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Carbon cycling in lakes: Response to water column stratification

Final Activity Report Summary - CARBOCYC (Carbon cycling in lakes: Response to water column stratification)

Particulate organic matter (POM) in the water columns was sampled during spring and fall from the oligotrophic Lake Brienz and the eutrophic Lake Lugano, which were both located in Switzerland. Six sampling depths were chosen based on the temperature, depth, oxygen content and turbidity profiles. Water samples were collected at the same locations and the same depths for water analyses. Sediment cores of approximately 60 cm in length were recovered from the lake floors below the water sampling sites. Sedimentation rates of between 0.70 and 0.82 cm/year at the sampling site of Lake Brienz and of 0.55 to 0.64 cm/year at the sampling location of Lake Lugano were derived from Pb-210 profiles by using Cs-137 peaks that originated from the nuclear weapon tests in 1963 and the Chernobyl fallout in spring 1986.

Biomarker compositions of POM and sediment profiles were compared. Differences in primary productivity and water-column stratification were responsible for the anoxic bottom water in Lake Lugano and for the well-oxygenated bottom water of Lake Brienz, as well as for the higher total organic carbon and lipid contents in the sediments of Lake Lugano. An organic matter (OM) source from algae, zooplankton and bacteria along with generally minor contributions from land plants were indicated. The organic matter (OM) composition of sediments indicated changing contributions from land plants in both lakes. The Brienz sedimentary OM was characterised by low terrestrial input in the lower part and higher contributions in the upper parts of the profile.

Enhanced bacterial activity during sediment deposition in Lake Lugano was suggested by the higher concentrations of branched-chain fatty acids, namely C15 and C17, hopanoic acids and triterpenoid alcohols, i.e. tetrahymanol and diplopterol. Inputs of OM from diatoms were reflected by highly-branched isoprenoid (HBI) alkenes and C28-sterols. High relative proportions of cholesterol in the autumn POM samples, most pronounced at Lake Lugano, were attributed to an increased input from zooplankton grazing in the water columns. The presence of archeol and hydroxyarcheol in very low concentrations in the Lake Lugano sediments argued for the activity of methanogens or anaerobic methanotrophs. The high relative abundances of diplopterol in the Lake Lugano sediments were consistent with the predominance of cyanobacteria.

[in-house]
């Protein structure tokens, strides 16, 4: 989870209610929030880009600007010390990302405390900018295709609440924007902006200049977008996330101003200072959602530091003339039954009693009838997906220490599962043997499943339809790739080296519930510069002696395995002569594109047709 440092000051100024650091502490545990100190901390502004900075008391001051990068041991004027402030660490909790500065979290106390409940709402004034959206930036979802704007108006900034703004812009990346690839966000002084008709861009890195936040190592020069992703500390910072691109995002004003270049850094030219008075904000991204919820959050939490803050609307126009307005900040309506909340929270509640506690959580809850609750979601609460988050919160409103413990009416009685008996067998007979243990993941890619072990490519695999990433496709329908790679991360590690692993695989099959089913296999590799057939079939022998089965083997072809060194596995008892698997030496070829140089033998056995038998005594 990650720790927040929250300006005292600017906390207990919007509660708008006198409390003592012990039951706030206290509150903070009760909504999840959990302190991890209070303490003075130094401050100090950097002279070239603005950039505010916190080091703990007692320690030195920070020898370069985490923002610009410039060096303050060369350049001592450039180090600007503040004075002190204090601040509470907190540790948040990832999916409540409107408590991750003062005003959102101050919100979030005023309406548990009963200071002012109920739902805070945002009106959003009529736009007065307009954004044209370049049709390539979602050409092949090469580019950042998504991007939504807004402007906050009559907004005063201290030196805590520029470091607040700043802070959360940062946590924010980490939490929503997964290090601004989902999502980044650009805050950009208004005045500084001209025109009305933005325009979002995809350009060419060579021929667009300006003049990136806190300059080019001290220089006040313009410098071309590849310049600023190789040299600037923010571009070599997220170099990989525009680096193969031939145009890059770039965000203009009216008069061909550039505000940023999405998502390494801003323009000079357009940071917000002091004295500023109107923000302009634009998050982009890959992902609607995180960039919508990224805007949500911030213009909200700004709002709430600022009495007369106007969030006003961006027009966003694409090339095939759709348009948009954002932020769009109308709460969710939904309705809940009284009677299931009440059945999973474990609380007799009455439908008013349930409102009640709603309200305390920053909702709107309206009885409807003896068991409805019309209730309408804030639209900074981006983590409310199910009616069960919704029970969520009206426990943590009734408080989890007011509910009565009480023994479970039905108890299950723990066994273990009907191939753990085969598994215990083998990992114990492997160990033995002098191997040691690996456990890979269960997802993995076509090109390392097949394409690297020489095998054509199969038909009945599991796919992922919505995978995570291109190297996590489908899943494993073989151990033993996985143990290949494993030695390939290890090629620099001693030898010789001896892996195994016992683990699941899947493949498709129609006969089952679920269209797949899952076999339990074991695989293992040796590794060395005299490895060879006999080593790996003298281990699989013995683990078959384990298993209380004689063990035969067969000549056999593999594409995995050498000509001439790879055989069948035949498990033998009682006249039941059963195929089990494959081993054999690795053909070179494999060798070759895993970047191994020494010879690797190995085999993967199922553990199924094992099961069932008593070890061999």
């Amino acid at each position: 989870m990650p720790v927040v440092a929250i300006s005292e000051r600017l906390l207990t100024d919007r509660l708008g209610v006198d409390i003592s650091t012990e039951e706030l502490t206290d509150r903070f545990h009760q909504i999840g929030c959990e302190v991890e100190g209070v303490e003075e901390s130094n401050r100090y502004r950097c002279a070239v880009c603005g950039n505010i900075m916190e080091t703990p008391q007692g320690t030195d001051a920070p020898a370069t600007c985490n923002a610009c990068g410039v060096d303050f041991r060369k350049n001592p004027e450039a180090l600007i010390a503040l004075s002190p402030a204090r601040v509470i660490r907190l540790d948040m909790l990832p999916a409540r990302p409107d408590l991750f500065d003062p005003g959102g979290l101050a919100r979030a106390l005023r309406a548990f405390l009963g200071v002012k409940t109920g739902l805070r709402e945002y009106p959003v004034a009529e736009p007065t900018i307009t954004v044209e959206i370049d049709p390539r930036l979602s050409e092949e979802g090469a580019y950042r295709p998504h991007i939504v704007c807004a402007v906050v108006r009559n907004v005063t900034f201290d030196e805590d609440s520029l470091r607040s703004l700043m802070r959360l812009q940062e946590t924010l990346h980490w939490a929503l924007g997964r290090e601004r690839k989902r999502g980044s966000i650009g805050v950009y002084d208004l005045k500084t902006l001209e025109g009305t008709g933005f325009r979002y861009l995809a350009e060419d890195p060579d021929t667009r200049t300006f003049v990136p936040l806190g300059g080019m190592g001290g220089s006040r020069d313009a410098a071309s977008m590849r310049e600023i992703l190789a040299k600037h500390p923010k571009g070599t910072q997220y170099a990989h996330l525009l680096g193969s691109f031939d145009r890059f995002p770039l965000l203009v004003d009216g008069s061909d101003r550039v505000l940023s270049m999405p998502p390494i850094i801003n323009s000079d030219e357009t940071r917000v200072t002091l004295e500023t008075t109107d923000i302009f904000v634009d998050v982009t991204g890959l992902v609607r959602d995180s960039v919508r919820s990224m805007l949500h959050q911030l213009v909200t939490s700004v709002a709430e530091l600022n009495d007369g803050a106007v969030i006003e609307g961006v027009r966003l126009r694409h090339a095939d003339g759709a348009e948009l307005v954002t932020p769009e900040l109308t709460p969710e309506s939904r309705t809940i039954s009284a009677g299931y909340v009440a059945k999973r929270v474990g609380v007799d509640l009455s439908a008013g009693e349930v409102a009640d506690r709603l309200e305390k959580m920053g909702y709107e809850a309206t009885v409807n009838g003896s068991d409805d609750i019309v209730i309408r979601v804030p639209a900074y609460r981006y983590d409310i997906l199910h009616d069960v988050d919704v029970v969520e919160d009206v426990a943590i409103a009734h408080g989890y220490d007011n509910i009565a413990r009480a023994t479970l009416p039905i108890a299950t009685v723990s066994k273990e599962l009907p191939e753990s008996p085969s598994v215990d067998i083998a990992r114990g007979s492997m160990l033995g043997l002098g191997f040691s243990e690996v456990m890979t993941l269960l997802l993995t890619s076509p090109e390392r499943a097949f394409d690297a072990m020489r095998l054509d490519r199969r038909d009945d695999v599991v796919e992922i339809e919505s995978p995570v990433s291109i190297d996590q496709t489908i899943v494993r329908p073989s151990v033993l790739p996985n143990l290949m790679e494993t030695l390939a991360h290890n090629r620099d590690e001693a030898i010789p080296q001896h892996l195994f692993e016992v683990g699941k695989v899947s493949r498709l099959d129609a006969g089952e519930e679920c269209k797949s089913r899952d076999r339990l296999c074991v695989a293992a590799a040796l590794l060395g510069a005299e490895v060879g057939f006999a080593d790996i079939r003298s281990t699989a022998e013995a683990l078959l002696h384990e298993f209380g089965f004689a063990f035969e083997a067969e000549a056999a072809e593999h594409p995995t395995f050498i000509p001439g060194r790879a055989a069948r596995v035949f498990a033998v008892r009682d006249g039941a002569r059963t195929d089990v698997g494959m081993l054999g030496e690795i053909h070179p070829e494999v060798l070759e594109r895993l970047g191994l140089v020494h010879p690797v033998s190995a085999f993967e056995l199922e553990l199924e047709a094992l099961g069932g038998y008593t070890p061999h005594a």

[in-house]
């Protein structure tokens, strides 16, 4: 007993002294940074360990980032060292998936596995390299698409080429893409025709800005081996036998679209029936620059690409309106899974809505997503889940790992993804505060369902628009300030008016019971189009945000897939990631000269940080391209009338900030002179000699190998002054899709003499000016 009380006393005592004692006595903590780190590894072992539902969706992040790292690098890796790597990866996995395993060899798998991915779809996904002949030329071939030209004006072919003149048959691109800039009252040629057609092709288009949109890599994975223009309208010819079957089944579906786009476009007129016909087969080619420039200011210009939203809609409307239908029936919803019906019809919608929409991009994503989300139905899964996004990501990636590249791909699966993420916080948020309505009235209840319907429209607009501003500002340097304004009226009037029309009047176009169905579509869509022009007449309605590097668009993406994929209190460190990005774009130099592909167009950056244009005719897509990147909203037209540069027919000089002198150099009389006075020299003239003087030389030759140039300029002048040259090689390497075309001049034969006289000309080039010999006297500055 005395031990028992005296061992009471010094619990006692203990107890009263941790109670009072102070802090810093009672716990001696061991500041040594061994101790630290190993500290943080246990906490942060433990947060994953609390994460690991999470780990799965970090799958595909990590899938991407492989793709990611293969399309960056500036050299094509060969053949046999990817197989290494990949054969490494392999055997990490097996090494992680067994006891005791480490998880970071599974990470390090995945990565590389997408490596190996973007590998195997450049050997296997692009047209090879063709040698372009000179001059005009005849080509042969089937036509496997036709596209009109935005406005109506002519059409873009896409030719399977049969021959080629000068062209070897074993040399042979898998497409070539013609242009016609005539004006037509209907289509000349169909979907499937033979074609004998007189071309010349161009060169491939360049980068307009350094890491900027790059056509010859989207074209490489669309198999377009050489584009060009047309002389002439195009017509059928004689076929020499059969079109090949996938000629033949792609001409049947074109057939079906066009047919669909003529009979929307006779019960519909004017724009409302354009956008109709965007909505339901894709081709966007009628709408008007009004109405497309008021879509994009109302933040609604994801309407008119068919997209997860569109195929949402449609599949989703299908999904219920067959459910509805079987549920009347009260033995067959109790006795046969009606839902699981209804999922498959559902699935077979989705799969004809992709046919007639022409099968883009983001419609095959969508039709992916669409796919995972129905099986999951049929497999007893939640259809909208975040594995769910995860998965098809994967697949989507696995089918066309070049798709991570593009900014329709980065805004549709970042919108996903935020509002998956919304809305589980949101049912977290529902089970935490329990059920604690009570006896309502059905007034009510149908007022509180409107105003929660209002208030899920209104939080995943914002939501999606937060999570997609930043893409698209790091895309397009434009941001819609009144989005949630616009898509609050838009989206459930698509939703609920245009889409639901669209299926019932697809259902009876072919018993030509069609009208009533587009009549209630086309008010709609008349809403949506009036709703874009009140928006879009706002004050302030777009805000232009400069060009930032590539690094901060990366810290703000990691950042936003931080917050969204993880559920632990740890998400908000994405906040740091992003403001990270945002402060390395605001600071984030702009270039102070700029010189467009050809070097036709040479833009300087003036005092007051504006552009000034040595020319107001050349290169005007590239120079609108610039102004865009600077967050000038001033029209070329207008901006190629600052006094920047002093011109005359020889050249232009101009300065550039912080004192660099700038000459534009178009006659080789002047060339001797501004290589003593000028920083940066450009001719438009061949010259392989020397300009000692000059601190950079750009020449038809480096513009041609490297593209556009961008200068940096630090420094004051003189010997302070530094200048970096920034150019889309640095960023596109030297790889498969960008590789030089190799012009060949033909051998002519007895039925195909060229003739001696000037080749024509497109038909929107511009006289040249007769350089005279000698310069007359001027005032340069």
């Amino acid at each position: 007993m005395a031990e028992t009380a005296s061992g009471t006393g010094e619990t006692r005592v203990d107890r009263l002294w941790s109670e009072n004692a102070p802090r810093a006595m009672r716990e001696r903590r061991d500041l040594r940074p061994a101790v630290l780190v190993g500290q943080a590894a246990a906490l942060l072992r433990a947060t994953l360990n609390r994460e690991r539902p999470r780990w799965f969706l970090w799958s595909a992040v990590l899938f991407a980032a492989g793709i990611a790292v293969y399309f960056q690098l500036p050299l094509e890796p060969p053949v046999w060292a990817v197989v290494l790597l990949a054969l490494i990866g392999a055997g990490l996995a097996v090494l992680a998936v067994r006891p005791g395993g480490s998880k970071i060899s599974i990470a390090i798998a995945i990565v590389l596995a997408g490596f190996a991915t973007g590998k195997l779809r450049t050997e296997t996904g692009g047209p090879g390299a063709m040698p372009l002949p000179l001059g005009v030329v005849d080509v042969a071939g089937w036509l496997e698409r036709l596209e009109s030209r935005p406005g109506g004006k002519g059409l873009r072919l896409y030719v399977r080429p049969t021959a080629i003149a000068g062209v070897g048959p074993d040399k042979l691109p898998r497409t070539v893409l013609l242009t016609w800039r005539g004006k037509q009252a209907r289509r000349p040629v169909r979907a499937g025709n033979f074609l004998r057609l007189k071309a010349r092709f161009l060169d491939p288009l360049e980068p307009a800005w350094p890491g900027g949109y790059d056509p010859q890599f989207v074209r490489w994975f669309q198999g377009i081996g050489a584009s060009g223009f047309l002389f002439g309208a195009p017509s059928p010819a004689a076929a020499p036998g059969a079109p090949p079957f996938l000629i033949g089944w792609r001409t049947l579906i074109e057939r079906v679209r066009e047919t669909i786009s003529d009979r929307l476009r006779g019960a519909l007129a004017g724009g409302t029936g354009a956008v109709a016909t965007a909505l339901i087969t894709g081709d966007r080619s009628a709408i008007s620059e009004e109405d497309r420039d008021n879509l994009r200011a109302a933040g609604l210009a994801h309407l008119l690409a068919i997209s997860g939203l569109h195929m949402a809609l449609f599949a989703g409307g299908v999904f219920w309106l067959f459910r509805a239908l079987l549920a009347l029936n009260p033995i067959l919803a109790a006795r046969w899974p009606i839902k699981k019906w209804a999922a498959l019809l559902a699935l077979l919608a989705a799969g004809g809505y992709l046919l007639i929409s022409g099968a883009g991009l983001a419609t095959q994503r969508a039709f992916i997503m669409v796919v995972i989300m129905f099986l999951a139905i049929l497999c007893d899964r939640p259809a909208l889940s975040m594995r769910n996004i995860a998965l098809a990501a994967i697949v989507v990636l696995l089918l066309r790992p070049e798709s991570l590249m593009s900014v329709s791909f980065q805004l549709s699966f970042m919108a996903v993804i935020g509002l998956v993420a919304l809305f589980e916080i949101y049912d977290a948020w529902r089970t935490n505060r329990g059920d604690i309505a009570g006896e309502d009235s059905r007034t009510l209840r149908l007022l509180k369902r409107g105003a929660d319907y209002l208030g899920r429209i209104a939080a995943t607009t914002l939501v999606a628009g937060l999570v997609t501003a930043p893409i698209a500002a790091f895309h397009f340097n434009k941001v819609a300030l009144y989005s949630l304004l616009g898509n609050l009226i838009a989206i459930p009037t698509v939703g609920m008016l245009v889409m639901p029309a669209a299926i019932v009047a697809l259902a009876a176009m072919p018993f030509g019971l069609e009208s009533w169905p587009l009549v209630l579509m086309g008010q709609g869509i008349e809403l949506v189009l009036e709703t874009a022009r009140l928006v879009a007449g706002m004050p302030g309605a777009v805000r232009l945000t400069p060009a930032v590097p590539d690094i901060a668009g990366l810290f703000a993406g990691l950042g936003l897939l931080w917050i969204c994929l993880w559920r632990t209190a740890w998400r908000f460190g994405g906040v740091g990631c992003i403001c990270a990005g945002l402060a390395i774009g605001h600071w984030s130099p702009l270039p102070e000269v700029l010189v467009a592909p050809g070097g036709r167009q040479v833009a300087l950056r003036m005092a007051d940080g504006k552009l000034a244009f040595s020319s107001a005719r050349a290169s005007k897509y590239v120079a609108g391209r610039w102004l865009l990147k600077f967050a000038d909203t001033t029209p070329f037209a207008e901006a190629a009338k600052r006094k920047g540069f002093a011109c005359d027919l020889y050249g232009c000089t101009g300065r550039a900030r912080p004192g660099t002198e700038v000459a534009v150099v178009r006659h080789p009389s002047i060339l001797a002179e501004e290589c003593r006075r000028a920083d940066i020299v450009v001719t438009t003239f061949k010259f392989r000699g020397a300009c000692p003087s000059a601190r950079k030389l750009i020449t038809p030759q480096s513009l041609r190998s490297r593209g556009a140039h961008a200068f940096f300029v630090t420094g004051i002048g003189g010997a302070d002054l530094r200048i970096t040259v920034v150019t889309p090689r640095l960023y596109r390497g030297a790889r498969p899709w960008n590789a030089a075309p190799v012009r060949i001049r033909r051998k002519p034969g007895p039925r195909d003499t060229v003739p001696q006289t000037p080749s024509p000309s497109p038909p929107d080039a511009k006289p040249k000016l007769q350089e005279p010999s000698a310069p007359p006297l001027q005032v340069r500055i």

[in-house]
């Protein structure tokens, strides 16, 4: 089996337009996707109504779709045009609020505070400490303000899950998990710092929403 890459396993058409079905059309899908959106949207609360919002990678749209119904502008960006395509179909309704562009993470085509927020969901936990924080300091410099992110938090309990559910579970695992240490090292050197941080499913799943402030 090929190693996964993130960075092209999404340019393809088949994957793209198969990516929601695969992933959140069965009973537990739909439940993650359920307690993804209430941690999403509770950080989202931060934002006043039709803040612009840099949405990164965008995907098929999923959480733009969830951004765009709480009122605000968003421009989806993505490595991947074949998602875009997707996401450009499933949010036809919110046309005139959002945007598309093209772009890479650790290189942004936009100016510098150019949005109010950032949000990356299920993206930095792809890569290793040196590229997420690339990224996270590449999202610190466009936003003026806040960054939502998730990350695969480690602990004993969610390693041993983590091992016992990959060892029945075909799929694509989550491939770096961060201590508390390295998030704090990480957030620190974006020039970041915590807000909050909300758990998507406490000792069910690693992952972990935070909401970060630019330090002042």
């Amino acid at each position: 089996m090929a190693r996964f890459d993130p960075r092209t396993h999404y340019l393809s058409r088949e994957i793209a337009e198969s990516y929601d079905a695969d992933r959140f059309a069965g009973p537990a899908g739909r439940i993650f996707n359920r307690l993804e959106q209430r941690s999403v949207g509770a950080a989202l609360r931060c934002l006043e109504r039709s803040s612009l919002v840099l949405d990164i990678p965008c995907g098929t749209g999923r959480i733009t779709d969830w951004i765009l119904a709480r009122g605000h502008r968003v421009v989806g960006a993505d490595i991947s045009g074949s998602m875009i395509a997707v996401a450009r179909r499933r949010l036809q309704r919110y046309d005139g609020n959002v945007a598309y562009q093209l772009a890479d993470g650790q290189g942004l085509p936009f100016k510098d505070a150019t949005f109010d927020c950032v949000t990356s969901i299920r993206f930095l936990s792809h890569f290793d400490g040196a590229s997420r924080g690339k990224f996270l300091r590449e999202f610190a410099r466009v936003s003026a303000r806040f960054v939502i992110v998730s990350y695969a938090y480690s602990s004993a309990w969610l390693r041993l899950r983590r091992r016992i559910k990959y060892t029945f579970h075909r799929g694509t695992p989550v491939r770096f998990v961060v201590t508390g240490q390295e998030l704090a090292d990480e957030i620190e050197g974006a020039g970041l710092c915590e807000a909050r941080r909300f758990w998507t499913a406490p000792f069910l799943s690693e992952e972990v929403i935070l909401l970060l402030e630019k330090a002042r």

Differences in OM degradation processes and enhanced bacterial activity in the water column and the sediments of Lake Lugano were reflected by differences in lipid composition. The results argued for intensified bacterial activity and degradation of OM during autumn in both lakes. High relative contents of sterols close to the chemocline at Lake Lugano during spring were interpreted to reflect higher primary productivity in the photic zone and OM export into the deeper parts.

The distributions of membrane tetraether lipids of archaea (GDGTs) in the water column and sediments confirmed previous observations about higher GDGT abundances during periods of reduced primary productivity. The increased input of soil OM or the improved preservation of branched GDGTs under anoxic conditions was reflected by higher branched and isoprenoid tetraether (BIT) indices below the chemocline. Calculated water temperatures reflected the relative differences in mean lake surface temperatures. They suggested that 30 to 65 % of archaeal lipids at greater water depths in Lake Brienz occurred from in situ production. In contrast, the data argued for a predominant export of archaeal lipids from surface water and for in situ production in Lake Lugano ranging between only 10 and 50 %.

The results about GDGT concentrations in the sediment cores indicated that archaeal lipids in lacustrine sediments might be used to detect periods of eutrophication. Changes towards relatively higher contributions of euryarchaeota and increased inputs of soil OM during deposition of the upper part of the sedimentary succession in Lake Brienz were evidenced by changing crenarchaeol and caldarchaeol ratios. The comparison with records of mean annual temperature variations indicated that the GDGT-based temperature proxy might be used to reconstruct mean surface temperature variations from sediment core data.